As discussed in the introduction, the TCSPC readout sets a limit on the allowable collection rate of 5% of the repetition rate: for a 40 MHz repetition rate, the collection rate must be kept below 2 MHz. In addition to this, the TAC has its own bandwidth limitation of 4 MHz. Therefore, in a typical one SPAD to one TAC arrangement, the collection rate is still TCSPC-limited.
Finally, when greatly multiplexing the acquisition process, the sheer size of the data readout becomes a concern. The imaging rate is ultimately limited by how quickly the data can be read out at each scan position. This depends on the data transfer protocol as well as the data size of each histogram.

2.3. Experimental Methods

Fluorescence lifetime experiments were performed using the experimental setup is shown in Figure 1. The SPAD array was tested by measuring the fluorescence lifetime of Coumarin 6 using a 470 nm diode laser head (PicoQuant LDH-P-C-470, Berlin, Germany). The laser was directed towards a cuvette of Coumarin 6, and the fluorescence was collected along a perpendicular path by a pair of lenses. After passing through an emission filter (Semrock FF542/27, Rochester, NY, USA), the fluorescent light was then focused onto the SPAD array, and the positioning was adjusted in order to attain a roughly uniform collection rate of 1 Mcps across the 32 detectors. The acquisition was done at a 40 MHz repetition rate, and an acquisition time designed to achieve differing total numbers of counts. Four conditions were tested: 1000 counts, 5000 counts, 10,000 counts, and a large number of counts (20,000,000), to see the impact on lifetime estimation.

3. Results

3.1. Photon Detection Efficiency (PDE)

As the majority of fluorophores of interest have emission peaks in the 500–600 nm range, the 540 nm peak of the SPAD detector and slow roll-off towards longer wavelengths is an ideal fit.
There also appears to be great uniformity with regard to PDE across the SPAD array. At 500 nm, the PDE across all 32 channels ranges from 42% to 44%. It is worth noting that, for the application of multiplexed confocal FLIM, the SPAD with the lowest PDE can be limiting to the system. In order to achieve sufficiently high image quality across the entire region of interest, it is important that each detector is able to obtain sufficient counts. In the case where there is a high variability in PDE, the scanning process needs to be slowed down such that the SPAD with the lowest PDE can achieve a sufficient SNR. The laser power of the setup could be increased instead, but the maximum collection rate of the SPAD with the highest PDE must still be kept below 5% TCSPC limit. Fortunately, with a PDE that varies by ±2.5%, PDE non-uniformity is not a significant issue.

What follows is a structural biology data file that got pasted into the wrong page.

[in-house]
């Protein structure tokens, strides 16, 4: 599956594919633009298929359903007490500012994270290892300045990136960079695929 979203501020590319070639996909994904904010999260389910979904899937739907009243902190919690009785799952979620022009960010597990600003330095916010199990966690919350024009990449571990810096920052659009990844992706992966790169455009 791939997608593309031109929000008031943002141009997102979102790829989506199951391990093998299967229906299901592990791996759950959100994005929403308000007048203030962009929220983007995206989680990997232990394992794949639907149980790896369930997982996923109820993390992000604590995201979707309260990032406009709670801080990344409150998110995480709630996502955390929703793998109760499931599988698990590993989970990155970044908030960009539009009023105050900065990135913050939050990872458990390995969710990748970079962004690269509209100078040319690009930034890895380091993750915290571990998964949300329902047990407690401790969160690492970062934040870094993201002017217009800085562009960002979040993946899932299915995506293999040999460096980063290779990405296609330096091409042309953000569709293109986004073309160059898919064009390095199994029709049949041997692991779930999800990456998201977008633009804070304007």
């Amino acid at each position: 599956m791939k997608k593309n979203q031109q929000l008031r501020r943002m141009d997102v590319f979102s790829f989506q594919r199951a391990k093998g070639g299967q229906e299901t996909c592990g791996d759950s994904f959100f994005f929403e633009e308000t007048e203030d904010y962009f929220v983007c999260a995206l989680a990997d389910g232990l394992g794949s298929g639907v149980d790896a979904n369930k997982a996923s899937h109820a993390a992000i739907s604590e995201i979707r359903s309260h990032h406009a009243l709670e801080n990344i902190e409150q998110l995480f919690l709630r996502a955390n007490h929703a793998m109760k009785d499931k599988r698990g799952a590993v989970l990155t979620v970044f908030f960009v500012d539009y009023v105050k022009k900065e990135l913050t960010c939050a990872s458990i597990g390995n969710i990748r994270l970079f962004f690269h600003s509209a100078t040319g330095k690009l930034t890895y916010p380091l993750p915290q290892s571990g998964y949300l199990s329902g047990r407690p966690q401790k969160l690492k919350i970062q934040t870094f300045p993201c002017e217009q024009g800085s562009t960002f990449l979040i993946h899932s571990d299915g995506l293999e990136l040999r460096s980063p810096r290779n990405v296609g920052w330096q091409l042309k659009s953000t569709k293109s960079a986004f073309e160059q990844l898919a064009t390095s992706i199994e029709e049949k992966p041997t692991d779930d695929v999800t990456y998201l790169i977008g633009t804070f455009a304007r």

3.2. Dark Count Rate (DCR)

Similar to the case of PDE, the noisiest SPAD can be severely limiting to the system. Since all of the SPADs acquire signal for the same time period, the entire scan can be slowed down by the SPAD with the highest noise in order to maintain a suitable SNR. Given that the maximum count rate is TCSPC-limited to 2 Mcps, and assuming that the pixels in the image will have a contrast ratio of at least 100:1, it is implied that there will be foci on the sample where collection rates of 20 kcps or less are expected. In these cases, it becomes quite problematic when the signal is of the same magnitude as the noise. Fortunately, the SPAD array is capable of being cooled to −10 °C. This has been tested previously in Milan, and found to reduce the largest DCR by an order of magnitude, from 60 kcps to 4 kcps [26]. The variability of SPAD DCR performance remains a concern, but appears to be manageable under cooled conditions. The relation between noisy channels and the presence of impurities is under investigation.

3.3. Afterpulsing Probability

A maximum afterpulsing probability of 1.9% implies that a 2 Mcps SPAD would be accompanied by less than 40 kcps of spurious counts associated with afterpulsing. Afterpulsing counts cannot be directly compared to dark counts, though. Since afterpulsing counts and acquired signal both scale with the collection rate, afterpulsing is never able to dominate the signal. In contrast, while a high-level signal can effectively eliminate the impact of dark counts, afterpulsing counts scale with the signal, and so are indicative of the highest achievable SNR of the detector.

3.4. Comparison to Shot Noise

As mentioned earlier, an ideal TCSPC detector would be one in which its own noise sources are not significant when compared to the shot noise of the TCSPC process. It is then important to define equations for shot noise as well as the DCR and AP noise. The signal d S associated with a single exponential decay can be described as:
d S = N τ exp ( t τ ) d t